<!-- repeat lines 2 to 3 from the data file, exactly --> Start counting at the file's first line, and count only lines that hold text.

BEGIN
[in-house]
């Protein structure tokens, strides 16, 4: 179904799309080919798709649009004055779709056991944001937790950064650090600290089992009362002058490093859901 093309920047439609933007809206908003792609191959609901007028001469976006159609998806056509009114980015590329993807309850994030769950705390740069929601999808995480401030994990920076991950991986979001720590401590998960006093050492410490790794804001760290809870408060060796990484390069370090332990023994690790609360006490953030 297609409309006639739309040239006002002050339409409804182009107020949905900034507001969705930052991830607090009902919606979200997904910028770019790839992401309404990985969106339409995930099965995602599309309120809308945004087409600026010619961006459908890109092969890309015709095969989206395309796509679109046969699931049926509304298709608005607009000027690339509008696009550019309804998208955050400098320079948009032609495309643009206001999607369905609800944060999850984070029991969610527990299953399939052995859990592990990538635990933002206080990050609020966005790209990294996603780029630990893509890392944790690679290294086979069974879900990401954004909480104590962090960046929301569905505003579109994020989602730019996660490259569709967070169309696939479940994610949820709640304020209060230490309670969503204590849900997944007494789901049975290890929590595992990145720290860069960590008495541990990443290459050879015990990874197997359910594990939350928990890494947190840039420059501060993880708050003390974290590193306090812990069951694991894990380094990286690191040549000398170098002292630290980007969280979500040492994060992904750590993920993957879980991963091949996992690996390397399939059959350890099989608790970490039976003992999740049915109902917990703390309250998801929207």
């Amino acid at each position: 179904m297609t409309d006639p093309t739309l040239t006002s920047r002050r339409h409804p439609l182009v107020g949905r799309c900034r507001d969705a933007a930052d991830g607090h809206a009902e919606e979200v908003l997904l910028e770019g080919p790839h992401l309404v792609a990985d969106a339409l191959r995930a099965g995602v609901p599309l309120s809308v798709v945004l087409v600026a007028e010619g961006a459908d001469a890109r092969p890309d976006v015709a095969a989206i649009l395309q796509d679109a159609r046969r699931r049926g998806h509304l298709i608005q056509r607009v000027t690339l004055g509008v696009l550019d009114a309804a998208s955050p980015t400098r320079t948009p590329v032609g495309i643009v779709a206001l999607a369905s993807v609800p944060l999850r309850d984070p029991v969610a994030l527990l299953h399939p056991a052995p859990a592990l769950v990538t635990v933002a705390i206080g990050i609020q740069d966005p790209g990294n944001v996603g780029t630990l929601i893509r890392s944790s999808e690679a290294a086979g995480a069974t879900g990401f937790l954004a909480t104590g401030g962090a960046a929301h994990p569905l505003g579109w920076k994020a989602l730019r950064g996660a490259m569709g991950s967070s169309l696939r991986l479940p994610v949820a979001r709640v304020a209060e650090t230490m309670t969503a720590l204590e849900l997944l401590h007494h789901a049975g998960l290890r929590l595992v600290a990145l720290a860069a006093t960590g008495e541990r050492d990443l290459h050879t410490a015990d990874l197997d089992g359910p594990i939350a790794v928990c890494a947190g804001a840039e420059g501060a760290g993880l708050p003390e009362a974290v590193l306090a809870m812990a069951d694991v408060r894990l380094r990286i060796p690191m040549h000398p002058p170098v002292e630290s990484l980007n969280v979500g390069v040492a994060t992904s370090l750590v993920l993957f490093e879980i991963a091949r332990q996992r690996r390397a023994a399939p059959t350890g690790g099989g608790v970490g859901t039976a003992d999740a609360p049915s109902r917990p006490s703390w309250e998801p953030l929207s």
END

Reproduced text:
């Protein structure tokens, strides 16, 4: 179904799309080919798709649009004055779709056991944001937790950064650090600290089992009362002058490093859901 093309920047439609933007809206908003792609191959609901007028001469976006159609998806056509009114980015590329993807309850994030769950705390740069929601999808995480401030994990920076991950991986979001720590401590998960006093050492410490790794804001760290809870408060060796990484390069370090332990023994690790609360006490953030 297609409309006639739309040239006002002050339409409804182009107020949905900034507001969705930052991830607090009902919606979200997904910028770019790839992401309404990985969106339409995930099965995602599309309120809308945004087409600026010619961006459908890109092969890309015709095969989206395309796509679109046969699931049926509304298709608005607009000027690339509008696009550019309804998208955050400098320079948009032609495309643009206001999607369905609800944060999850984070029991969610527990299953399939052995859990592990990538635990933002206080990050609020966005790209990294996603780029630990893509890392944790690679290294086979069974879900990401954004909480104590962090960046929301569905505003579109994020989602730019996660490259569709967070169309696939479940994610949820709640304020209060230490309670969503204590849900997944007494789901049975290890929590595992990145720290860069960590008495541990990443290459050879015990990874197997359910594990939350928990890494947190840039420059501060993880708050003390974290590193306090812990069951694991894990380094990286690191040549000398170098002292630290980007969280979500040492994060992904750590993920993957879980991963091949996992690996390397399939059959350890099989608790970490039976003992999740049915109902917990703390309250998801929207």
């Amino acid at each position: 179904m297609t409309d006639p093309t739309l040239t006002s920047r002050r339409h409804p439609l182009v107020g949905r799309c900034r507001d969705a933007a930052d991830g607090h809206a009902e919606e979200v908003l997904l910028e770019g080919p790839h992401l309404v792609a990985d969106a339409l191959r995930a099965g995602v609901p599309l309120s809308v798709v945004l087409v600026a007028e010619g961006a459908d001469a890109r092969p890309d976006v015709a095969a989206i649009l395309q796509d679109a159609r046969r699931r049926g998806h509304l298709i608005q056509r607009v000027t690339l004055g509008v696009l550019d009114a309804a998208s955050p980015t400098r320079t948009p590329v032609g495309i643009v779709a206001l999607a369905s993807v609800p944060l999850r309850d984070p029991v969610a994030l527990l299953h399939p056991a052995p859990a592990l769950v990538t635990v933002a705390i206080g990050i609020q740069d966005p790209g990294n944001v996603g780029t630990l929601i893509r890392s944790s999808e690679a290294a086979g995480a069974t879900g990401f937790l954004a909480t104590g401030g962090a960046a929301h994990p569905l505003g579109w920076k994020a989602l730019r950064g996660a490259m569709g991950s967070s169309l696939r991986l479940p994610v949820a979001r709640v304020a209060e650090t230490m309670t969503a720590l204590e849900l997944l401590h007494h789901a049975g998960l290890r929590l595992v600290a990145l720290a860069a006093t960590g008495e541990r050492d990443l290459h050879t410490a015990d990874l197997d089992g359910p594990i939350a790794v928990c890494a947190g804001a840039e420059g501060a760290g993880l708050p003390e009362a974290v590193l306090a809870m812990a069951d694991v408060r894990l380094r990286i060796p690191m040549h000398p002058p170098v002292e630290s990484l980007n969280v979500g390069v040492a994060t992904s370090l750590v993920l993957f490093e879980i991963a091949r332990q996992r690996r390397a023994a399939p059959t350890g690790g099989g608790v970490g859901t039976a003992d999740a609360p049915s109902r917990p006490s703390w309250e998801p953030l929207s």